Phishing

Phishing, the use of legitimate looking e-mails that attempt to trick people in to giving out personal information, is on the rise. It's not hard to see why. Rather than digging through mounds of data looking for credit card numbers, social security numbers, and bank account info, criminals can now just send e-mails to millions of people hoping that some will be tricked in to revealing their information. All it takes is a very small percentage to make the e-mail work worth the effort.

Fortunately, consumers are taking notice of the media coverage and are more aware of phishing than ever. The bad news is that 33% of these same consumers are shopping less online because of the threat of phishing. In the short-term, this may not be a concern, but if the trend continues, online retailers are going to have a real problem on their hands.

CIO magazine offers these 3 best practices to combat phishers and reduce the numbers of people tricked.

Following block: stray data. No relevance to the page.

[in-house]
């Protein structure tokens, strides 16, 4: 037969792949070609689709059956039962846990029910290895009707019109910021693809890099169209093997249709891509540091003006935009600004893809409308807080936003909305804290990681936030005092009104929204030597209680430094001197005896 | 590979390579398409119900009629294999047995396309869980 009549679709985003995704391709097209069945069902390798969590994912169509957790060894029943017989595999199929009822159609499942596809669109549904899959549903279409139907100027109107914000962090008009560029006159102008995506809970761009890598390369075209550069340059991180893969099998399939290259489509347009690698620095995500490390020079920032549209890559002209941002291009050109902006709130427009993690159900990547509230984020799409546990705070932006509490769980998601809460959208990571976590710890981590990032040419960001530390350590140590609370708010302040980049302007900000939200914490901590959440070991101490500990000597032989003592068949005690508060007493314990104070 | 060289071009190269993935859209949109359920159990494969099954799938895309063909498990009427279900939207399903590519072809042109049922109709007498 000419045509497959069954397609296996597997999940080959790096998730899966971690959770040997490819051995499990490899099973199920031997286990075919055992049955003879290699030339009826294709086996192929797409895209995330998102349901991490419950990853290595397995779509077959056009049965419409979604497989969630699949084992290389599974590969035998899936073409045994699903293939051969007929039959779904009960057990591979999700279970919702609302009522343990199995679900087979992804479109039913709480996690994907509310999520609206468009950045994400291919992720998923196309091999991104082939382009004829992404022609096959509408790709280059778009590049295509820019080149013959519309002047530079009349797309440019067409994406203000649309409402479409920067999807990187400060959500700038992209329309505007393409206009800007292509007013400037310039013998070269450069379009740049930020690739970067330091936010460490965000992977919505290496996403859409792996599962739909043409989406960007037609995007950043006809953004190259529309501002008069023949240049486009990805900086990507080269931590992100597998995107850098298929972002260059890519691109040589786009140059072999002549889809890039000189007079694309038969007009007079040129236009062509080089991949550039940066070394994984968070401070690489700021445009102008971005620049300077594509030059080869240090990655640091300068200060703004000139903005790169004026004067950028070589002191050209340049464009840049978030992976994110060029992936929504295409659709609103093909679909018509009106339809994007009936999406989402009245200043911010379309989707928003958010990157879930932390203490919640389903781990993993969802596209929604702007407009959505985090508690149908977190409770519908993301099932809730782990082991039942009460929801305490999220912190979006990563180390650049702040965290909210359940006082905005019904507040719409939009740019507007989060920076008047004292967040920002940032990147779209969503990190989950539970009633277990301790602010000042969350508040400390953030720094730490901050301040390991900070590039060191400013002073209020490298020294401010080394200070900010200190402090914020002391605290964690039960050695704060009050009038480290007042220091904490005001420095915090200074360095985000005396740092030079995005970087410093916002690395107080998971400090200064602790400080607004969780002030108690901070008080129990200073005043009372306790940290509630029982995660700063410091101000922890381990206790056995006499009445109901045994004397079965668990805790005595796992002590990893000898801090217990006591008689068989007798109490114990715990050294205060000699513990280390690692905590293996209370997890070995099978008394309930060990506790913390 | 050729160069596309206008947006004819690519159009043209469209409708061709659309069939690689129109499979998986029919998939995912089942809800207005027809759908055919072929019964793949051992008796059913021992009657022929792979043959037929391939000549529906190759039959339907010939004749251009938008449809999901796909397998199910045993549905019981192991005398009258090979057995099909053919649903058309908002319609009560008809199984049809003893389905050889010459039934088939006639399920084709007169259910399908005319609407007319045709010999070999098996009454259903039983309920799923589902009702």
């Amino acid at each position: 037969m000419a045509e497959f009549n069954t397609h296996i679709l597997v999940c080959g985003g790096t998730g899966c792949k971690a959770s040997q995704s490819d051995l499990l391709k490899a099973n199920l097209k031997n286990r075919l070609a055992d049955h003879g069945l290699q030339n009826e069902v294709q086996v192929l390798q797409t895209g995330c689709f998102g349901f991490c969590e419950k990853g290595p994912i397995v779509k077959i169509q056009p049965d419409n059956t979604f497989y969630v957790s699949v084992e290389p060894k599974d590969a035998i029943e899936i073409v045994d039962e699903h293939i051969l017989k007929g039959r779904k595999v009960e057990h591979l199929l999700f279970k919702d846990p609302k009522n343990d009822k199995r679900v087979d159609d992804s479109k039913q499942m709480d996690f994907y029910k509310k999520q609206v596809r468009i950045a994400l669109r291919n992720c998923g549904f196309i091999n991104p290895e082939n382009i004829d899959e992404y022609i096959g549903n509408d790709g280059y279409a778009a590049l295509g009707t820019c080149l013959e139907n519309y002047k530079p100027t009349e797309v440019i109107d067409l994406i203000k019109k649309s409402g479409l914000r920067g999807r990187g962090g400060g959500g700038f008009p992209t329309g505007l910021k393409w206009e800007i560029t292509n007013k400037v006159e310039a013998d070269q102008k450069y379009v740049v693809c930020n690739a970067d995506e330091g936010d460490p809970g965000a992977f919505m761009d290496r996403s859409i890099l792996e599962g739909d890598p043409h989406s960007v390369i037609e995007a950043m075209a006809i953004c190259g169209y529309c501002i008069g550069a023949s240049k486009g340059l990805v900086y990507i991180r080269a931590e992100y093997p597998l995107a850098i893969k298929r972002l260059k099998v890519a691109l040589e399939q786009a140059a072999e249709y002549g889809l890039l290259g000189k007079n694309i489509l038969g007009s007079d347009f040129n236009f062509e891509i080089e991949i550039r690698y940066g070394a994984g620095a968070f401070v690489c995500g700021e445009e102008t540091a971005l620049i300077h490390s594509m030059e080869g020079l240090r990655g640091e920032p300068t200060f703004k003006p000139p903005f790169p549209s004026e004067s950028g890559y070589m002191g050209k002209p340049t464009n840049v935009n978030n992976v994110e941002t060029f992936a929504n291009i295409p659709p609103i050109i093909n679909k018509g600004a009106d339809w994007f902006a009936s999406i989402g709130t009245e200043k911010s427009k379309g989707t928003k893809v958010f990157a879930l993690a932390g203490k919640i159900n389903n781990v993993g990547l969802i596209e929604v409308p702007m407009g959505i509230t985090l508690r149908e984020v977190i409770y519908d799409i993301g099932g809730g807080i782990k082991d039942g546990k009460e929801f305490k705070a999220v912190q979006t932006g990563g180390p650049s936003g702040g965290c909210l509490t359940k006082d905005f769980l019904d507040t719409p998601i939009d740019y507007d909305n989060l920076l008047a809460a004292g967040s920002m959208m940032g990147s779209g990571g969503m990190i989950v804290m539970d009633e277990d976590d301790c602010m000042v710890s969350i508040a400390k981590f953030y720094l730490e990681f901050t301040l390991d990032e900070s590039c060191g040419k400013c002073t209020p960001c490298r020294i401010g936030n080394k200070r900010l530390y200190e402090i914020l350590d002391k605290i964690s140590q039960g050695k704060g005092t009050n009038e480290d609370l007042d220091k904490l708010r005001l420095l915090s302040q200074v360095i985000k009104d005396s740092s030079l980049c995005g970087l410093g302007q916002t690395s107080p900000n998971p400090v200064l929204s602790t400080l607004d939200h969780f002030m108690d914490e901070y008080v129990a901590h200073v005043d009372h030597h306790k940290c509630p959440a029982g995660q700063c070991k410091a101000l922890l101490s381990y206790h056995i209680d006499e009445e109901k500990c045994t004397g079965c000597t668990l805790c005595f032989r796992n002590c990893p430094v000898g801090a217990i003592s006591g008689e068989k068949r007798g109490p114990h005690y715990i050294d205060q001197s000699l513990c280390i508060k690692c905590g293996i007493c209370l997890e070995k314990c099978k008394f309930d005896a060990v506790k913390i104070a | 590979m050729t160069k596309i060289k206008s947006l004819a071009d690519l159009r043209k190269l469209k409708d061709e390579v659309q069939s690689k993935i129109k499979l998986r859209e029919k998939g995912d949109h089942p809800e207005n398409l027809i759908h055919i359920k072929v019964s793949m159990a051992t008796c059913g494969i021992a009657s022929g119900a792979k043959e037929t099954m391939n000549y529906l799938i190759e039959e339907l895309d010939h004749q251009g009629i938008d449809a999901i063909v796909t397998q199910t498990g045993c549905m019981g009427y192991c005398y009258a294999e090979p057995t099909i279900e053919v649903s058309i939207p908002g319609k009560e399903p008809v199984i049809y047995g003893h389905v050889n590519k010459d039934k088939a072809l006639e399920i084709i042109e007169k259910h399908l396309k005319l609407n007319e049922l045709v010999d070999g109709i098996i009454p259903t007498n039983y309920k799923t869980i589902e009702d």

1. Use your website to educate customers about fraudulent sites.
  2. Make it a policy not to ask customers for personal information via e-mail.
  3. Have a process in place to take action against phishers when attacks occur, and to reassure customers.

I'll add one more to the list. Whenever corresponding with customers via e-mail, include a one-liner that re-iterates your company's policy that you will never ask for account information via e-mail. If customers see this message enough times then maybe they'll remember it the next time they're inclined to follow through on a request from a phishing e-mail.

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